Unless you’re looking to perform request‑response manipulation in Kubernetes, it’s very likely that the Ingress controller can double as your API gateway. Depending on its feature set, an Ingress controller might be able to provide core API gateway functions including TLS termination, client authentication, rate limiting, fine‑grained access control, and request routing at Layers 4 through 7.

Authentication and Single Sign‑On

Offloading authentication of login credentials from your Kubernetes services to your Ingress controller can solve two issues.

Web Application Firewall Integration

It’s not that an Ingress controller can serve as a web application firewall (WAF), but rather that the WAF can be consolidated with the Ingress controller. Although a WAF can be deployed at many places outside and within Kubernetes, for most organizations the most efficient and effective location is in the same pod as the Ingress controller. This use case is perfect when security policies are under the direction of SecOps or DevSecOps and when a fine‑grained, per‑service or per‑URI approach is needed. It means you can use the Kubernetes API to define policies and associate them with services. Further, the Ingress controller’s role‑based access control (RBAC) functionality can enable SecOps to enforce policies per listener while DevOps users set policies per Ingress resource.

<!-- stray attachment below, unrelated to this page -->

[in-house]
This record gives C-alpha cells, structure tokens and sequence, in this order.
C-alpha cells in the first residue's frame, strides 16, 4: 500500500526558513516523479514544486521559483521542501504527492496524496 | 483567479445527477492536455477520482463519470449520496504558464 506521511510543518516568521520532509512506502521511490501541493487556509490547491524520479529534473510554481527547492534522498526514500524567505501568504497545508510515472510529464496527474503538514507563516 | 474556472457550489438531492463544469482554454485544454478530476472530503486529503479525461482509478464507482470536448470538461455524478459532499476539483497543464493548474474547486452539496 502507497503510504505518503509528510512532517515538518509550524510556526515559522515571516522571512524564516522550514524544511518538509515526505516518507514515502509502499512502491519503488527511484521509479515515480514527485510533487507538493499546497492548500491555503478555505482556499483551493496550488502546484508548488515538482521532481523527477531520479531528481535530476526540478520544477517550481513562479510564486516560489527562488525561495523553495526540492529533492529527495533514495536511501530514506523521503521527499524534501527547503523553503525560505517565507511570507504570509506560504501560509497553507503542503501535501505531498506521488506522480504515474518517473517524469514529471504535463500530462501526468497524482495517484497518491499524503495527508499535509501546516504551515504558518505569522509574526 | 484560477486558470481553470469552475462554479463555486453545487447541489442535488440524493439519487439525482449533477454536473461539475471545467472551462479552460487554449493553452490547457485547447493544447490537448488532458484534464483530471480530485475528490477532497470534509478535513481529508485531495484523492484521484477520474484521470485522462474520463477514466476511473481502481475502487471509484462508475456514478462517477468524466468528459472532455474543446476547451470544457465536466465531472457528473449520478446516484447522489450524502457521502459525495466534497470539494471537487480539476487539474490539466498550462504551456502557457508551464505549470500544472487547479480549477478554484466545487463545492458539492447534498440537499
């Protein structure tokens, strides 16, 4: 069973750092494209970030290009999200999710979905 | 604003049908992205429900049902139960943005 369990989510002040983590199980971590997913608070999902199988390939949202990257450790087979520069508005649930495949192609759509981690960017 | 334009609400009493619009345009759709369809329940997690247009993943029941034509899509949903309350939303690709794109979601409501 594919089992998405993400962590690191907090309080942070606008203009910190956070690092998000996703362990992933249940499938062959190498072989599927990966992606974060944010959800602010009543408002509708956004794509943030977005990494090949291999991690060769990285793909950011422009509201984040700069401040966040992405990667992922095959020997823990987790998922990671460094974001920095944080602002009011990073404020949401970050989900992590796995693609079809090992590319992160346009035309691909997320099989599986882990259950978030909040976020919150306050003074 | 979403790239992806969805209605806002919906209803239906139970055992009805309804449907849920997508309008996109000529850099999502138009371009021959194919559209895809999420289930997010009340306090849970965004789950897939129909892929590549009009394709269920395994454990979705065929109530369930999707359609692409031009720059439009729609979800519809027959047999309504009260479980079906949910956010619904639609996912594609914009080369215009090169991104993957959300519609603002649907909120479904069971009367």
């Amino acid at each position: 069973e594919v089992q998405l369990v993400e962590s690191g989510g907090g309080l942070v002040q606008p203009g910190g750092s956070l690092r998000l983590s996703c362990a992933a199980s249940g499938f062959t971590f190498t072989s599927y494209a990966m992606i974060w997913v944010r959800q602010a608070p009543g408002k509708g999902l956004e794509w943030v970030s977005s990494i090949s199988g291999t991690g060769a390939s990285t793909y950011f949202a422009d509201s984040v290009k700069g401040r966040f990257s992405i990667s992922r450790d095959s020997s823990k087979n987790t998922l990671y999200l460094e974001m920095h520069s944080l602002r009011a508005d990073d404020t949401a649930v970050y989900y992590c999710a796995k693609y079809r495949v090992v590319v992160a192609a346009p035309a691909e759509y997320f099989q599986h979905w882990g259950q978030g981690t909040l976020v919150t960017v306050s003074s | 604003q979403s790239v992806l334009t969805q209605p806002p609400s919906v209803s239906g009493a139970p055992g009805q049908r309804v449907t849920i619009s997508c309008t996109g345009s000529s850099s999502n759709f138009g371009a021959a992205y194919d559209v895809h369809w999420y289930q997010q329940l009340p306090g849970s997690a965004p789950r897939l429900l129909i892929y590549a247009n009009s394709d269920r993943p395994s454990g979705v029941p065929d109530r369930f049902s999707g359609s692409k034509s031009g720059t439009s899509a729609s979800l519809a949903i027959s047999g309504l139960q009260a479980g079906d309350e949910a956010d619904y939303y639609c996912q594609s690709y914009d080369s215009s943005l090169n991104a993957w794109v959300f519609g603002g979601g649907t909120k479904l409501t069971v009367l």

How Are You Going to Resource the Ingress Controller?

Every Ingress controller comes at a cost…even those that free and open source (perhaps you’ve heard the phrase “free like a puppy”). Some costs can be assigned predictable dollar amounts as line items in your budget, while others depend on how much time your team has to spend dealing with the consequences of which Ingress controller you choose (increased complexity, lack of portability, and so on). Let’s look at the costs – in terms of both time and money – to consider when budgeting for an Ingress controller: time and money.

Resource the Ingress Controller by budgeting for capital costs or time costs

Budgeting for Time Costs

Budgeting for headcount can be far more challenging than for fixed‑cost line items, especially when you’re trying to resource a project in an unfamiliar space. You need to ask questions like:

A Note on Kubernetes Tool Ownership